Implications of the proposed $3M Super Tax

Understanding the Implications of the Proposed $3M Super Tax

As the proposed tax on superannuation balances exceeding $3 million draws nearer, individuals potentially affected by this measure are urged to assess its implications thoroughly.

While not yet enacted into law, the Division 296 tax warrants careful consideration in investment strategies, especially concerning end-of-financial-year contributions into super.

  • For those affected, a strategic reassessment may be necessary, considering whether high-growth assets should be held within superannuation, given the potential tax implications
  • Individuals may need to reconsider investment vehicles, balancing tax effectiveness with asset protection
  • Estate planning and succession plans for Self-Managed Superannuation Funds (SMSFs) will require revisitation post-implementation of Division 296 to mitigate unnecessary tax burdens on beneficiaries.

Division 296 legislation proposes an additional 15% tax on investment earnings of super accounts with total super balances (TSB) exceeding $3 million at the end of the financial year.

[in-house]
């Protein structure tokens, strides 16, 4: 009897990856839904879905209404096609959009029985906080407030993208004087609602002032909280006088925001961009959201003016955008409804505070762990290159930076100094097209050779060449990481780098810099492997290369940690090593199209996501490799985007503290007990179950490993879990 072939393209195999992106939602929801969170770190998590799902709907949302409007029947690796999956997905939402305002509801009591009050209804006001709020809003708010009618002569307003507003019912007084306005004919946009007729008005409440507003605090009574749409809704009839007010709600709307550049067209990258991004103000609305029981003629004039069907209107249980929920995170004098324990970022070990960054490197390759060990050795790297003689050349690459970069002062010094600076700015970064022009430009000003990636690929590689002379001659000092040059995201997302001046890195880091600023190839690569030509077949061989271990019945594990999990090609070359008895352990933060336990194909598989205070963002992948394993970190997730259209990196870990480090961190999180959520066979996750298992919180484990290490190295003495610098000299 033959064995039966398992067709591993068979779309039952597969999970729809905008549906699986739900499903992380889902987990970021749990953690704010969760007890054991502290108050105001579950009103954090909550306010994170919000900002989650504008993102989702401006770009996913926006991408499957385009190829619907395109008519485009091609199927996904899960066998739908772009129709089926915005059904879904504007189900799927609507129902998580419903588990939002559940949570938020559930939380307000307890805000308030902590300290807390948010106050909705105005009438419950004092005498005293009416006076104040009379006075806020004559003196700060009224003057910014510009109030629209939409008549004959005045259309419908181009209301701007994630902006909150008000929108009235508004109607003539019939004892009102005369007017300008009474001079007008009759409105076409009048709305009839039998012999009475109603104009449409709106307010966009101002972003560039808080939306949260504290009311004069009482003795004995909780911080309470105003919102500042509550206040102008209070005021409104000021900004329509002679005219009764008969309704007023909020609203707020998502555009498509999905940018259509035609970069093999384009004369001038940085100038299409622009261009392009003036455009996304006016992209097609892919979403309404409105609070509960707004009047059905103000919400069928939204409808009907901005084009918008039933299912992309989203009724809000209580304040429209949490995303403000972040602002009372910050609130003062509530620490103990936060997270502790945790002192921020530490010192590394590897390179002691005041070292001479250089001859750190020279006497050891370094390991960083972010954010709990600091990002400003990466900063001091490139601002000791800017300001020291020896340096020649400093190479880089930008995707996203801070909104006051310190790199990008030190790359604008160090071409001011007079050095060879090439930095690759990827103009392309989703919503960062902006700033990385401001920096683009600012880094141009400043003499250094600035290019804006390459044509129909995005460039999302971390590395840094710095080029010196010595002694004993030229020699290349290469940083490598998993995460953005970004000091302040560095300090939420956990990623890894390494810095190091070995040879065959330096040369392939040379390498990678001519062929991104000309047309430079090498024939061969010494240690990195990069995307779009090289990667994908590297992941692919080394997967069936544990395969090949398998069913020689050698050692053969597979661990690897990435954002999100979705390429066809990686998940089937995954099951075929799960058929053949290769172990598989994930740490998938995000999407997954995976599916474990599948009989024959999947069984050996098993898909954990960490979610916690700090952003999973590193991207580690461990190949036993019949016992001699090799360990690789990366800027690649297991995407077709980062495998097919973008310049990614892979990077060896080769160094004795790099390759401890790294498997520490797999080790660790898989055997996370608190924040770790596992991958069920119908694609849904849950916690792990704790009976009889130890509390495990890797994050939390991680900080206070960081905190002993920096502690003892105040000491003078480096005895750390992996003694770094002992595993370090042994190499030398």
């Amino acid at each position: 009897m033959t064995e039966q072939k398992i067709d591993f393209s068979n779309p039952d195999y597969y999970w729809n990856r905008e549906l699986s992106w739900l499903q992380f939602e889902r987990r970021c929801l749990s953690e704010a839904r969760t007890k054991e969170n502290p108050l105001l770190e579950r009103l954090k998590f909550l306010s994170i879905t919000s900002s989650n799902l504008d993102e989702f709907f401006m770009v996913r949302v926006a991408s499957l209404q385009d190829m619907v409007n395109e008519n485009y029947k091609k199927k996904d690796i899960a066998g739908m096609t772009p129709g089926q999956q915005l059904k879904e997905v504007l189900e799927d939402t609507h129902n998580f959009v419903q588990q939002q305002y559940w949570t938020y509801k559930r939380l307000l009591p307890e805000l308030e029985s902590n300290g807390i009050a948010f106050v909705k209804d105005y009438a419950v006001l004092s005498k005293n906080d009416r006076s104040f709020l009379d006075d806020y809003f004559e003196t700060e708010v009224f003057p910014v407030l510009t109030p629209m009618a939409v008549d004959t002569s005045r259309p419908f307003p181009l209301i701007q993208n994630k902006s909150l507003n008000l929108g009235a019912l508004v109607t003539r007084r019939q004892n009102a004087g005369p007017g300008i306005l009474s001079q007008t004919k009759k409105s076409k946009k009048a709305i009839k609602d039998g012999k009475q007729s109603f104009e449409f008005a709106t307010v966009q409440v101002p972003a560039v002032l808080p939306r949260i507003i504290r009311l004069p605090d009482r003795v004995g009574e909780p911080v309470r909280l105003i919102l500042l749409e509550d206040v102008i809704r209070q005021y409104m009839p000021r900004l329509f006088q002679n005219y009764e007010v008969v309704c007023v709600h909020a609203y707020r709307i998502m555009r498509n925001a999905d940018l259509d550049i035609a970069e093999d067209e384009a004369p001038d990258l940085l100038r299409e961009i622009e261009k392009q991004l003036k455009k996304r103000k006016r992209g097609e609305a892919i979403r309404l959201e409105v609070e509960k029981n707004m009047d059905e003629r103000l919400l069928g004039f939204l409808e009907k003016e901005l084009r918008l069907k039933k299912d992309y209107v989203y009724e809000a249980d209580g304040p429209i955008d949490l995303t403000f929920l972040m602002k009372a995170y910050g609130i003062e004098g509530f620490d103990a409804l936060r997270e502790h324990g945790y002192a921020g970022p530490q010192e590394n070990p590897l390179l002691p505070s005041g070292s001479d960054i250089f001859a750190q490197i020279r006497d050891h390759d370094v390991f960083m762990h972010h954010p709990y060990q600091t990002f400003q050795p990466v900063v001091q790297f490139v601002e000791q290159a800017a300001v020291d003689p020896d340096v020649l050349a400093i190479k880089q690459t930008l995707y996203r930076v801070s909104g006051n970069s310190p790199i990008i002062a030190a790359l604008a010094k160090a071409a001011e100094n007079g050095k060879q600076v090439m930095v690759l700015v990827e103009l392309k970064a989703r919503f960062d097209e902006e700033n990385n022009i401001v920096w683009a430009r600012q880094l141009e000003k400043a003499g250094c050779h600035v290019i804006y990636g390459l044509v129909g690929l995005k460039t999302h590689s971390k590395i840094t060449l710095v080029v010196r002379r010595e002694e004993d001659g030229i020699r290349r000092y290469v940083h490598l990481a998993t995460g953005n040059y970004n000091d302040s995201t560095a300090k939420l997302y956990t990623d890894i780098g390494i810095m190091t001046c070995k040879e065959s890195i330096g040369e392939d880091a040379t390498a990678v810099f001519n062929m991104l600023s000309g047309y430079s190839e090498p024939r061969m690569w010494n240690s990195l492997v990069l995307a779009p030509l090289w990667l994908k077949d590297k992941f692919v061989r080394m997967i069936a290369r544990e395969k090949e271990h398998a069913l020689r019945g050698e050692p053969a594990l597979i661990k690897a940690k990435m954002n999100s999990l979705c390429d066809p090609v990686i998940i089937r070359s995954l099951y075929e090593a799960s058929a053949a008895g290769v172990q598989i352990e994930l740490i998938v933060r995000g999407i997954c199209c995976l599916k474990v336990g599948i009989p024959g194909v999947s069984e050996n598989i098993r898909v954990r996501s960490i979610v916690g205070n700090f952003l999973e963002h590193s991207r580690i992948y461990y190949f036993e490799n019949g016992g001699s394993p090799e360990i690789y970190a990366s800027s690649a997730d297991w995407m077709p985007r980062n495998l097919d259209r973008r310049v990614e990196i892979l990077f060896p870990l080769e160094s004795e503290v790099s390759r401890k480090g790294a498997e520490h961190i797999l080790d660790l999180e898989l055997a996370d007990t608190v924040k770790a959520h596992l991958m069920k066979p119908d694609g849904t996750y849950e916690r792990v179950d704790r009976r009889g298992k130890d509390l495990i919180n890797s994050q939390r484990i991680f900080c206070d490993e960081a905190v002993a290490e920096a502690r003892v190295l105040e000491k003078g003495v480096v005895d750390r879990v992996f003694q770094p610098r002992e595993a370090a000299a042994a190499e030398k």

It’s important to note that this extra tax applies only to the portion exceeding $3 million.

Key aspects of the legislation include the concept of Adjusted Total Super Balance (ATSB), which determines the $3 million threshold. The ATSB calculation by the Australian Taxation Office (ATO) considers the market value of assets regardless of realisation, significantly affecting super funds holding property or speculative assets. Additionally, the legislation introduces a new formula for calculating ATSB for Division 296 purposes.

Under Division 296, deemed earnings exceeding the $3 million threshold will be apportioned and taxed accordingly. Negative earnings in such instances may be carried forward to offset future liabilities.

For those unaffected by Division 296, super remains an attractive option for retirement savings. Making additional contributions prior to EOFY presents an opportunity to maximise savings through various avenues such as concessional and non-concessional contributions, salary sacrifice arrangements, and downsizer contributions.

The draft Treasury Laws Amendment (Better Targeted Superannuation Concessions and Other Measures) Bill 2023, introduced to Parliament in 2023 is currently under scrutiny by the Senate Economics Legislation Committee, with a report expected next month. If passed and granted Royal Assent, Division 296 will come into effect from July 2025.

This forthcoming regulation represents a substantial change to superannuation rules, particularly impacting members with significant account balances. Given its complexity, seeking professional advice is crucial for informed decision-making concerning super and wealth creation strategies in the upcoming years.


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